The after-dark art festival is called "Glow," and it is one of the largest public art events in the world.
From the outside of the "Glowmasphere," you can see shadows moving to the music. Inside, the objects under projection screens create a changing backdrop. This was one of the many interactive art projects on display.
"I just found how all the colors were interesting because they all really mixed, and it just made everything more modern and unique," said Ava Hernandez of Mar Vista.
The stretch of sand north and south of the Santa Monica Pier was lit up with art displays for one night only. Organizers expected the event to draw more than 150,000 people to the beach.
Artist Glenn Kaino created "Well," a wishing well filled with bioluminescent water. Coins glow blue as they fall to the bottom.
"'Glow' particularly is an amazing event because it creates a moment where artists can interface with the public on a large scale and create experiments, and to hear the feedback has been wonderful," said Kaino.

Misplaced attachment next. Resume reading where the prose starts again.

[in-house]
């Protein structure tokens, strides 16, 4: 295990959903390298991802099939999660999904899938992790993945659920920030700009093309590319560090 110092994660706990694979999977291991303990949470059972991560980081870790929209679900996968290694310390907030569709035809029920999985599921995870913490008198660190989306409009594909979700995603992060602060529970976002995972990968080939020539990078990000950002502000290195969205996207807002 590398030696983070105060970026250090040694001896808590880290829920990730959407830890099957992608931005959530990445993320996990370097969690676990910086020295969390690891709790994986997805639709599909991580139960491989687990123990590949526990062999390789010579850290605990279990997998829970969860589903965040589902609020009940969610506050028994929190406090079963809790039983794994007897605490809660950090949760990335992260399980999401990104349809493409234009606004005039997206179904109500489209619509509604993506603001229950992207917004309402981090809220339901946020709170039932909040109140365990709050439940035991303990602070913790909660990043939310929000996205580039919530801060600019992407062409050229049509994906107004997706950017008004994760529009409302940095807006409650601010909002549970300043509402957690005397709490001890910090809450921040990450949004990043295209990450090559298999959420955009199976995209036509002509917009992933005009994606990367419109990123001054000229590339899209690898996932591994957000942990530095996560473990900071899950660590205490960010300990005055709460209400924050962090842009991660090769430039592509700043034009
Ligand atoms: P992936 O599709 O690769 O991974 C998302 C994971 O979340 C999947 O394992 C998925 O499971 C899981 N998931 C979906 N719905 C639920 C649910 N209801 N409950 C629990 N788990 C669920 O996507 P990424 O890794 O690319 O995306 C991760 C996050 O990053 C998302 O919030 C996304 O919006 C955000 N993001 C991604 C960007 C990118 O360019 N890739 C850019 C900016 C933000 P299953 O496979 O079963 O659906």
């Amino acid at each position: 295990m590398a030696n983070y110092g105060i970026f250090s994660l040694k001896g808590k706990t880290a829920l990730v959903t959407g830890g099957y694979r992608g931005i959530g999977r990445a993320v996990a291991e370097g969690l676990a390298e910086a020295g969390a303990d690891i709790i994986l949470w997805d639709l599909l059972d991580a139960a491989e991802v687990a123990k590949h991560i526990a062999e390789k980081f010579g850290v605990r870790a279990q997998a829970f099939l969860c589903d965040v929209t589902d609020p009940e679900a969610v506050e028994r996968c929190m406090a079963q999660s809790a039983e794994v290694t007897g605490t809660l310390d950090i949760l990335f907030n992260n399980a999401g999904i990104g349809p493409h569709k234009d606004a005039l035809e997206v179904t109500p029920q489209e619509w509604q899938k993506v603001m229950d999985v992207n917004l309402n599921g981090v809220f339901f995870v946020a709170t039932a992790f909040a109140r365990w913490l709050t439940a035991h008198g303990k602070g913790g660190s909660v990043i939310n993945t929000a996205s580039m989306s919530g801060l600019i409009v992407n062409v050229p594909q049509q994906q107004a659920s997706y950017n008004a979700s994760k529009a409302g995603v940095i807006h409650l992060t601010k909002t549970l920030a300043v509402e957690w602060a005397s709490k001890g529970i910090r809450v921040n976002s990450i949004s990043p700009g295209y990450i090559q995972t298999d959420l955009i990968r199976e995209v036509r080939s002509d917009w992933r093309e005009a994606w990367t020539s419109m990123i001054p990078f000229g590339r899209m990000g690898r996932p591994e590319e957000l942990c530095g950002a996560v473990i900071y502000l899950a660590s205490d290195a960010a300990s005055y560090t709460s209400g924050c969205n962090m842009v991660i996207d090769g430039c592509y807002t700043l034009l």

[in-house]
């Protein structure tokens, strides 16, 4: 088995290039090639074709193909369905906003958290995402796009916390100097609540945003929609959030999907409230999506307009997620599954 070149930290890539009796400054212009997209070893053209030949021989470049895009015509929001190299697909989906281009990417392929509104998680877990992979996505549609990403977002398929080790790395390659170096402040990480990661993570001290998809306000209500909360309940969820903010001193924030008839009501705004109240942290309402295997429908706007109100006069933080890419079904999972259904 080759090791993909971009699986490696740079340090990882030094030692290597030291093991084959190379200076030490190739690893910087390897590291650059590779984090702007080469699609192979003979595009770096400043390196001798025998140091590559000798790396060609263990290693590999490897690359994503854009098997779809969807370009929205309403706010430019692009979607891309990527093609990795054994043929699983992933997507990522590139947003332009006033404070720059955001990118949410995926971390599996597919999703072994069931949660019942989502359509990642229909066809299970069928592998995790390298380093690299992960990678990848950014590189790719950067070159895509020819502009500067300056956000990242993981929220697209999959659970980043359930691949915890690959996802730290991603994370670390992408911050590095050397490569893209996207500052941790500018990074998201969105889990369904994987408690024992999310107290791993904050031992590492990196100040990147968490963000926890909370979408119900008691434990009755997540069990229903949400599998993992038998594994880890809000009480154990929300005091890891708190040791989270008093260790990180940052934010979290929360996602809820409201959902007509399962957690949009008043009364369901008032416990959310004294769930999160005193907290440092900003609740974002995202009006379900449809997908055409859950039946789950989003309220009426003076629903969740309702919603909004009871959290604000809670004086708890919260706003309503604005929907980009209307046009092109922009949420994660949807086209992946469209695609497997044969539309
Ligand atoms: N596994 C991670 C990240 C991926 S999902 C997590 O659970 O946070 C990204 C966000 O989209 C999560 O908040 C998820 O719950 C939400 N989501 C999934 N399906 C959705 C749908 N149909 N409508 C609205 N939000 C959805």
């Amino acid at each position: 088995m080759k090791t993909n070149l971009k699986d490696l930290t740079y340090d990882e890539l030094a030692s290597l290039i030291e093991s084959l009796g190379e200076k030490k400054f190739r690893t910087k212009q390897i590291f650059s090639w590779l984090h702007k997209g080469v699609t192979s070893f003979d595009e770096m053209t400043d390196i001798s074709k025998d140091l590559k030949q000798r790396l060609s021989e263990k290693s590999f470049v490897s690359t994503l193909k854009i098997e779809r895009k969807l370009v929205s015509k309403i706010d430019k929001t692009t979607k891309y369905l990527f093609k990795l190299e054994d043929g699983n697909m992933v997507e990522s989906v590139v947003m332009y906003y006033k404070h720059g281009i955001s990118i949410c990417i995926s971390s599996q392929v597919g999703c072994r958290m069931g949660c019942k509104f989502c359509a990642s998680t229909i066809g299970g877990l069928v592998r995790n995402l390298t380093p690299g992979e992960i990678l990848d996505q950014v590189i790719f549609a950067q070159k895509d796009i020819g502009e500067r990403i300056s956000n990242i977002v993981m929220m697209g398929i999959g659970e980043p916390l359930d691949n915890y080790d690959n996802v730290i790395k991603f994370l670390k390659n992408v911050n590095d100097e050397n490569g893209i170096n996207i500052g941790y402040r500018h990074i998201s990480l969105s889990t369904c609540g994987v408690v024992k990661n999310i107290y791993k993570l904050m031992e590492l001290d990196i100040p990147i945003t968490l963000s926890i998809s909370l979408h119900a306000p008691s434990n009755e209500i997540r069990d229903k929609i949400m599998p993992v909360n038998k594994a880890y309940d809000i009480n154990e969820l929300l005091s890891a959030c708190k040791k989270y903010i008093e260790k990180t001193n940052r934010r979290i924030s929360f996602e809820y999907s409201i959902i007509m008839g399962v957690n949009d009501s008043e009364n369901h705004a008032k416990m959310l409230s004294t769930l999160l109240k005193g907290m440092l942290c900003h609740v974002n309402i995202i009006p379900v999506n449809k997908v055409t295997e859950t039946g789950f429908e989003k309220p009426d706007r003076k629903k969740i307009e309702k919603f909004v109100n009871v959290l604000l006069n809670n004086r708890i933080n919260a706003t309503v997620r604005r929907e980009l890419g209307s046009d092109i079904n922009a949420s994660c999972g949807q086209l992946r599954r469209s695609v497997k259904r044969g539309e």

The goal of "Glow" is to allow the artists to engage the public in a unique way without limitations. Some visitors simply observe while others participate by showing their artistic side, like 5-year-old twin jellyfish Charlotte and Stella, and their dad.
"People like coming out to events like this. It's great to get people out to a one-time event that's kind of special, and the beach is such a nice place to have this," said Tom Pine of Orange County.
This was the third time since 2008 the city has hosted the contemporary art event. The festival was expected to continue glowing until 3 a.m. Sunday.